I received a nasty DM on LinkedIn this week.
The message was so bad LinkedIn flagged it as “potentially harmful.”
The exchanges with this person didn’t start out this way but escalated quickly.
Here’s the situation…
It began when this business “coach” (in quotes because I can’t imagine a legit coach having this response) sent me a number of not-so-subtle direct messages pitching about their services.
I get these on occasion and usually ignore them.
Out of curiosity, I checked out their website.
As someone in a mass-market type of business like coaching, they didn’t have anything on their website that set it apart from the hundreds of other coaches.
No value proposition. Nothing to make someone say, “This is a new approach that could work for me!”
“Live the life of your dreams!” and other clichés popped up throughout the homepage.
And it was all about ME, ME, ME…. with little about the benefits or transformation of the clients.
So… I figured hey, they pitched me, so maybe I’ll turn the tables.
(Yup, I can be snarky like that.)
I sent a short video with a few suggestions on how they can set their services and benefits apart from the competition.
This included headline suggestions, calls to action and other ways to help conversions.
They were legit pieces of advice.
And yes, it was unsolicited. But so were their pitches to me.
Well… that went over like a lead balloon. You can read the whole story on my LinkedIn post HERE.
In short, they blasted and blocked me.
My point is this: The anger this person felt motivated them to take action — although not the kind of action I expected or wanted.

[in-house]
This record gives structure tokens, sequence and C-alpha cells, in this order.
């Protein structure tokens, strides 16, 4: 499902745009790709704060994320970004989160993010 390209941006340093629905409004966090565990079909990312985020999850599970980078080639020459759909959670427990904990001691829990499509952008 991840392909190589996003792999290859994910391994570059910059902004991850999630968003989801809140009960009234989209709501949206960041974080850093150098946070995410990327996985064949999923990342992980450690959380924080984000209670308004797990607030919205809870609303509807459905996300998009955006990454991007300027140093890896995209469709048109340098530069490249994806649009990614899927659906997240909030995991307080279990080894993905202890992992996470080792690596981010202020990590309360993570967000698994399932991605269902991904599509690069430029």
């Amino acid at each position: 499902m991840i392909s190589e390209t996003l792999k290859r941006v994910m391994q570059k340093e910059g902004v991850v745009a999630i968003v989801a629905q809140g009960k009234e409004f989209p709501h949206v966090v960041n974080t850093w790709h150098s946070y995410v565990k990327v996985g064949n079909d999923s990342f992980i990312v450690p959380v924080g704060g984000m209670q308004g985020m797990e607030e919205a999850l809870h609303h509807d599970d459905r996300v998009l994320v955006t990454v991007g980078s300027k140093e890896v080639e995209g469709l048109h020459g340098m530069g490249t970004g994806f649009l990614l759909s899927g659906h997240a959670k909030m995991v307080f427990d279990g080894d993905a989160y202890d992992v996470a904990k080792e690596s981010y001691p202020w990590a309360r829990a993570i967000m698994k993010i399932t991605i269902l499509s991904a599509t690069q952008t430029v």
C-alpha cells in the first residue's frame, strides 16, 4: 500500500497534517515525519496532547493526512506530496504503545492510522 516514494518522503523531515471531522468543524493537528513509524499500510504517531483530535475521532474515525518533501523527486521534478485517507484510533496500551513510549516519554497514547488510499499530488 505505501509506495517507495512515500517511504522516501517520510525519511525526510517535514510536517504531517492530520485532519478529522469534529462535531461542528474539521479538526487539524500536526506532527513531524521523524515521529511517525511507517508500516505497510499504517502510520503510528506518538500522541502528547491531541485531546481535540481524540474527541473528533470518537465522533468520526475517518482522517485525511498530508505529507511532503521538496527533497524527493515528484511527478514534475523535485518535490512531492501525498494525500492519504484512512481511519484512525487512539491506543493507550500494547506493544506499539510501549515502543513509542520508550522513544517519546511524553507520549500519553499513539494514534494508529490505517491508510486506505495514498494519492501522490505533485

I obviously hit a nerve.
Clearly, this isn’t the emotion you want to trigger in your readers (not intentionally, anyway).
Emotions are powerful. Your copy needs to affect your reader on some emotional level if they’re going to buy from you — or work with you.
So today, I’m presenting another series of “emotional power words.” Words that evoke emotion.
Words to sprinkle throughout your copy that trigger something – like the anger in my LI friend, only hopefully a more positive one.
They will not only add emotion but will add color and personality to your copy.
Feeling safe and away from danger can be a huge motivator.
Finding a bargain or otherwise feeling as if you’re getting more than you “deserve” can help sales.
- Get more
- Marked down
Creating desire (a word used in several copywriting formulas) attracts people to your offer or campaign.
Who couldn’t use a little more joy and happiness? These words inspire people to take positive actions.
While you don’t want to provoke anger at YOU, provoking anger by reminding your reader of why they sought you out can help with a few of these choice words.
Clearly, we do business with people we trust. We feel safe from making a bad decision with someone we consider trustworthy. Here are words that bring home this message.
- Cancel anytime
- Try before you buy
We buy things we believe will make us better in some way. Transform us. Maybe it’s the way we expect to look from a physical appearance. Or how we’ll be perceived by others.
- Above the rest
Try weaving a few of these emotional power words into your emails and copy this week. See if any strike a chord with your readers.
Other posts you may enjoy: